Maturity or dollars
But in addition to FII flows, the surplus of dollars in the Indian market is also due to a rate of global liquidity for direct purchase of equity in Indian companies, including banks. The most visible of such inflows was the one that financed the acquisition of a total stake of 33 percent in Reliance JIO from Reliance Industries by 14 different global investors, with Facebook and Google getting 9.9 and 7.7 percent, respectively. These investments, which took place between mid-April and mid-July, amounted to Rs. 1.52,055 crore, or more than $ 20 billion. In the case of banks, ICICI Bank, Axis Bank and HDFC reportedly mobilized 4.7 billion. Dollars through stock sales in the first half of August, BlackRock has acquired a stake worth about $ 1.4 billion. Dollars in Bandhan Bank, and other investors have bought into various smaller players.
A combination of factors thus accounts for India’s strength on the external front, which is reflected in its foreign exchange reserves, which are now the third largest in Asia after China and Japan. Of these factors, there is only one that is an unreservedly positive contributor from India’s point of view: the fall in oil prices that has reduced the country’s oil import bill quite significantly. Although the oil market is likely to remain depressed for some time to come, some possibility of an increase in oil prices driven by production cuts jointly enforced by the Organization of the Petroleum Exporting Countries (OPEC) plus grouping, which includes Russia, can not be ruled out.
The other contributing factors all have negative consequences associated with them. The contribution of the reduced trade deficit and the total trade surplus, which includes the benefits of the fall in oil prices, is also a reflection of the recession and the decline in production that accompanies the crisis before and after COVID-19. Thus, any increase in the reserve level due to this factor is more a reflection of weakness rather than of strength.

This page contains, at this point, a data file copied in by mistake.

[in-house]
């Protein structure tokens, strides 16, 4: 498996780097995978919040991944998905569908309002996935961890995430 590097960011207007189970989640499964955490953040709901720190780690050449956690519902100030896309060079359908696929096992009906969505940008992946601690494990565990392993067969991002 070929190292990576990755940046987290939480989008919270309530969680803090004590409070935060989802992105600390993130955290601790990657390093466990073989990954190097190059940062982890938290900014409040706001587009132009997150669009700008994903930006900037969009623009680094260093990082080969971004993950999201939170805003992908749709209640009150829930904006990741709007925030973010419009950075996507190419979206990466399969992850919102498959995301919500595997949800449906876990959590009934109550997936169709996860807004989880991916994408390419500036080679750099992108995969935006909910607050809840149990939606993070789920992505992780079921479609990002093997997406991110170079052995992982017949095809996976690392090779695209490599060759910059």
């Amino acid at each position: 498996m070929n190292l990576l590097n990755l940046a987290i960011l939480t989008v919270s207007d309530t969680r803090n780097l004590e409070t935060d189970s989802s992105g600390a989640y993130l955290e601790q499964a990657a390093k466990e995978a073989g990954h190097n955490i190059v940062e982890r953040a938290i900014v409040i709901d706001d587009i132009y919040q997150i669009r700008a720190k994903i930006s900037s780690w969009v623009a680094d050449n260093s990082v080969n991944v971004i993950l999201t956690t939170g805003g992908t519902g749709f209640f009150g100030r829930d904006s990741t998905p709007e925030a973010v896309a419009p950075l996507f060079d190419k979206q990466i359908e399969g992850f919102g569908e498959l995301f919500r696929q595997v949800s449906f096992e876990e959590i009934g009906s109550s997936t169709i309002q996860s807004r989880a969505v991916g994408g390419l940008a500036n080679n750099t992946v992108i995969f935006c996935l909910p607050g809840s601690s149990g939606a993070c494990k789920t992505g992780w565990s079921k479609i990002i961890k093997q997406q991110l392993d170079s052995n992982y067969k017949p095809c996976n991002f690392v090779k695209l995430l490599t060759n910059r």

It would have been different if surpluses on trading and current accounts during periods of normal or strong growth had contributed to the addition of reserves. Reserves accumulated through profits on trading and current accounts are reserves earned and accumulated and are therefore available to the central bank without any obligation for associated payments or repayment of capital. The International Monetary Fund defines reserves as external assets readily available to and controlled by monetary authorities for the direct financing of imbalances in external payments, for indirectly regulating the size of such imbalances through intervention in foreign exchange markets to influence the exchange rate and / or to other purposes.
When assets are liable, they are not readily available, as the central bank may need to access these assets at short notice to meet these liabilities. This is the case with inflows due to portfolio investments that have associated current liabilities, insofar as any interest, dividends or capital gains associated with these assets can be transferred to the holder abroad in foreign currency, and the asset itself can be redeemed, and the capital is withdrawn, as the net outflow in the months prior to June this year illustrated. What this implies is that any increase in reserves as a result of such an inflow is borrowed reserves and unearned reserves such as In case of positive net exports.
An element of commitment is also associated with foreign direct investment (FDI) for two reasons. To begin with, the distinction between direct and portfolio investment is blurred, as any investment of more than 10 per cent. Of a company’s equity by a single investor is treated as FDI, although some of these investors may not have a long-term interest in targets and the investments can be made for the purpose of extracting capital gains rather than dividends.
Second, dividends can be repatriated in foreign currency, and the investor has the right to sell his assets and repatriate the value in foreign currency. So there is an obligation to meet foreign exchange obligations associated with this investment, also in the case of FDI. This makes FDI a less preferred way than net exports as a way of attracting capital that helps build up reserves, even without taking into account the consequences of non-resident control over parts of the domestic economy.
In summary, the sudden and sharp rise in India’s foreign exchange reserves in recent months is the result of recessionary conditions and the speculative rush from investors driving cheap capital into Indian stock and debt markets in search of quick and high interest rates. It can hardly be a cause for consolation, not least celebration, and must not be used as a means of diverting attention from the severe crisis that has hurt the economy.